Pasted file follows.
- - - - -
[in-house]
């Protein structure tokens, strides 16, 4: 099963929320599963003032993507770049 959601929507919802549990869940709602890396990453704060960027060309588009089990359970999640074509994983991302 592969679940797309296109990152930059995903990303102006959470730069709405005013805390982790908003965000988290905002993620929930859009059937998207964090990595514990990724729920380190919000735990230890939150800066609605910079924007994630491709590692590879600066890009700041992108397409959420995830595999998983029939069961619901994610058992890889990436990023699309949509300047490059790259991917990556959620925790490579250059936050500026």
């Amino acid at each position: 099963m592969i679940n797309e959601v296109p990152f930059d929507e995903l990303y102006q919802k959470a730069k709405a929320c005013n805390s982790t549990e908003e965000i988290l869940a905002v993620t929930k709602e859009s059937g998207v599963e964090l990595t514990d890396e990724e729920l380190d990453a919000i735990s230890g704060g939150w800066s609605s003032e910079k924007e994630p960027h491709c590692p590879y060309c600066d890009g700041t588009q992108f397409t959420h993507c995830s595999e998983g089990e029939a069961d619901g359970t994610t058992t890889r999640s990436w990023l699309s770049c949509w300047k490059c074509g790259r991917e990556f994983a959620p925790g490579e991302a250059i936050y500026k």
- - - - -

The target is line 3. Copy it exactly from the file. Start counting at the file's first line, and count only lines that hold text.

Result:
């Amino acid at each position: 099963m592969i679940n797309e959601v296109p990152f930059d929507e995903l990303y102006q919802k959470a730069k709405a929320c005013n805390s982790t549990e908003e965000i988290l869940a905002v993620t929930k709602e859009s059937g998207v599963e964090l990595t514990d890396e990724e729920l380190d990453a919000i735990s230890g704060g939150w800066s609605s003032e910079k924007e994630p960027h491709c590692p590879y060309c600066d890009g700041t588009q992108f397409t959420h993507c995830s595999e998983g089990e029939a069961d619901g359970t994610t058992t890889r999640s990436w990023l699309s770049c949509w300047k490059c074509g790259r991917e990556f994983a959620p925790g490579e991302a250059i936050y500026k």